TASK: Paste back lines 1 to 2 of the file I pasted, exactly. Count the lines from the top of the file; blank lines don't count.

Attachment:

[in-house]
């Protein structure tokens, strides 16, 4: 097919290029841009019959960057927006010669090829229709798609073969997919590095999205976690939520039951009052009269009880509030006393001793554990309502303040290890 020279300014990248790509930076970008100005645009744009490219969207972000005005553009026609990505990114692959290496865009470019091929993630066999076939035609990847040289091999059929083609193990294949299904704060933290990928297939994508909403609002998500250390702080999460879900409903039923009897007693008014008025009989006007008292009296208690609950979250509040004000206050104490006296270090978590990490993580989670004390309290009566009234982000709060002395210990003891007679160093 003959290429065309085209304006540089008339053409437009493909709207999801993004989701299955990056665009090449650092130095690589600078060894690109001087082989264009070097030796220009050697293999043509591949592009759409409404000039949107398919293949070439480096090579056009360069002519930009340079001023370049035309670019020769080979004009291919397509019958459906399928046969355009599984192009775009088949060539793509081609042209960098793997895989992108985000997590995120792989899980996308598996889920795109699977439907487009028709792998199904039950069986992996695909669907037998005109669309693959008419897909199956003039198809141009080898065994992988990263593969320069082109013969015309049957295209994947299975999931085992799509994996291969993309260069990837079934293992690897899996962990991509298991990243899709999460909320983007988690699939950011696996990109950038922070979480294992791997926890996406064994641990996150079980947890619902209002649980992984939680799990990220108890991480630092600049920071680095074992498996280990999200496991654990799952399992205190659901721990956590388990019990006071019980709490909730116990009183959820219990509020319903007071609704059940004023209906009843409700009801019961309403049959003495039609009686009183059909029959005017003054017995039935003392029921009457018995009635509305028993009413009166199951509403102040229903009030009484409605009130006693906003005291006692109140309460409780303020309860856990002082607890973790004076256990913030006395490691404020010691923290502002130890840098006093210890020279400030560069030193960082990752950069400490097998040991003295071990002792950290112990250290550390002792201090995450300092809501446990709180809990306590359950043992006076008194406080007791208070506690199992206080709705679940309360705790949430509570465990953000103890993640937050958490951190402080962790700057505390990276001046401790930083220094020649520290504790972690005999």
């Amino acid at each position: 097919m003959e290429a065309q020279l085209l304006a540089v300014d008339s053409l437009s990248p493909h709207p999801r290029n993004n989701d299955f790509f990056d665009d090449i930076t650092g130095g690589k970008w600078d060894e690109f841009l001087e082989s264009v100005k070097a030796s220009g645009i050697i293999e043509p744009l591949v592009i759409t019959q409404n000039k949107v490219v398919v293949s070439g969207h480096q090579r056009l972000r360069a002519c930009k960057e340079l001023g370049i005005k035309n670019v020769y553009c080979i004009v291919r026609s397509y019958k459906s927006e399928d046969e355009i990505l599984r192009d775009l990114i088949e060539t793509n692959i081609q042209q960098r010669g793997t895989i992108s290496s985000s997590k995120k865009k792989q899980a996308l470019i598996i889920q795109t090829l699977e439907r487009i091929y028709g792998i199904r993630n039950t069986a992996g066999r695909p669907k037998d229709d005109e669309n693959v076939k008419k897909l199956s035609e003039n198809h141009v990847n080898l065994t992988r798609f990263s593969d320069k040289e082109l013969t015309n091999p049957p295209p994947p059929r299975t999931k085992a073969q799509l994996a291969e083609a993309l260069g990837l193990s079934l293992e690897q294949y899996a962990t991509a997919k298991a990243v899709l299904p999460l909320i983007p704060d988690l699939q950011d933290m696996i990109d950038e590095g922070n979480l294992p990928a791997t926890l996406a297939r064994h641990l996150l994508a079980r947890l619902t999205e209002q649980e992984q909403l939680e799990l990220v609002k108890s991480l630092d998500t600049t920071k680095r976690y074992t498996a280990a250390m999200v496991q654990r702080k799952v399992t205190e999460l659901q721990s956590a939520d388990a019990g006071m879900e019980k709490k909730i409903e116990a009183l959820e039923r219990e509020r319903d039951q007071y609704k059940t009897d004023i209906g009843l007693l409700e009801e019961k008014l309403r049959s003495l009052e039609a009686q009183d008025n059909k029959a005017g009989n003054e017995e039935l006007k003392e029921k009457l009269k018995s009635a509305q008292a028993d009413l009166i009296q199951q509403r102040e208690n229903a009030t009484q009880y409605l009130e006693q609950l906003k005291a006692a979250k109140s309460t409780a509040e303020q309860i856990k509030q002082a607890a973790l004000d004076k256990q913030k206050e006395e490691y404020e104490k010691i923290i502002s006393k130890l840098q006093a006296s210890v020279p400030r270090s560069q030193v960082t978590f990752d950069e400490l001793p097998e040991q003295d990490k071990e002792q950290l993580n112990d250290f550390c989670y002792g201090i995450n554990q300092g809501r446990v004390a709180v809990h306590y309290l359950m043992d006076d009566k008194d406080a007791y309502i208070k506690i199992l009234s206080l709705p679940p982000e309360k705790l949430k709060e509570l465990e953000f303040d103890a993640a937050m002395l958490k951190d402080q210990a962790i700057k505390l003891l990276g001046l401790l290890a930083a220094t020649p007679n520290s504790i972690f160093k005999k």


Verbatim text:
[in-house]
């Protein structure tokens, strides 16, 4: 097919290029841009019959960057927006010669090829229709798609073969997919590095999205976690939520039951009052009269009880509030006393001793554990309502303040290890 020279300014990248790509930076970008100005645009744009490219969207972000005005553009026609990505990114692959290496865009470019091929993630066999076939035609990847040289091999059929083609193990294949299904704060933290990928297939994508909403609002998500250390702080999460879900409903039923009897007693008014008025009989006007008292009296208690609950979250509040004000206050104490006296270090978590990490993580989670004390309290009566009234982000709060002395210990003891007679160093 003959290429065309085209304006540089008339053409437009493909709207999801993004989701299955990056665009090449650092130095690589600078060894690109001087082989264009070097030796220009050697293999043509591949592009759409409404000039949107398919293949070439480096090579056009360069002519930009340079001023370049035309670019020769080979004009291919397509019958459906399928046969355009599984192009775009088949060539793509081609042209960098793997895989992108985000997590995120792989899980996308598996889920795109699977439907487009028709792998199904039950069986992996695909669907037998005109669309693959008419897909199956003039198809141009080898065994992988990263593969320069082109013969015309049957295209994947299975999931085992799509994996291969993309260069990837079934293992690897899996962990991509298991990243899709999460909320983007988690699939950011696996990109950038922070979480294992791997926890996406064994641990996150079980947890619902209002649980992984939680799990990220108890991480630092600049920071680095074992498996280990999200496991654990799952399992205190659901721990956590388990019990006071019980709490909730116990009183959820219990509020319903007071609704059940004023209906009843409700009801019961309403049959003495039609009686009183059909029959005017003054017995039935003392029921009457018995009635509305028993009413009166199951509403102040229903009030009484409605009130006693906003005291006692109140309460409780303020309860856990002082607890973790004076256990913030006395490691404020010691923290502002130890840098006093210890020279400030560069030193960082990752950069400490097998040991003295071990002792950290112990250290550390002792201090995450300092809501446990709180809990306590359950043992006076008194406080007791208070506690199992206080709705679940309360705790949430509570465990953000103890993640937050958490951190402080962790700057505390990276001046401790930083220094020649520290504790972690005999």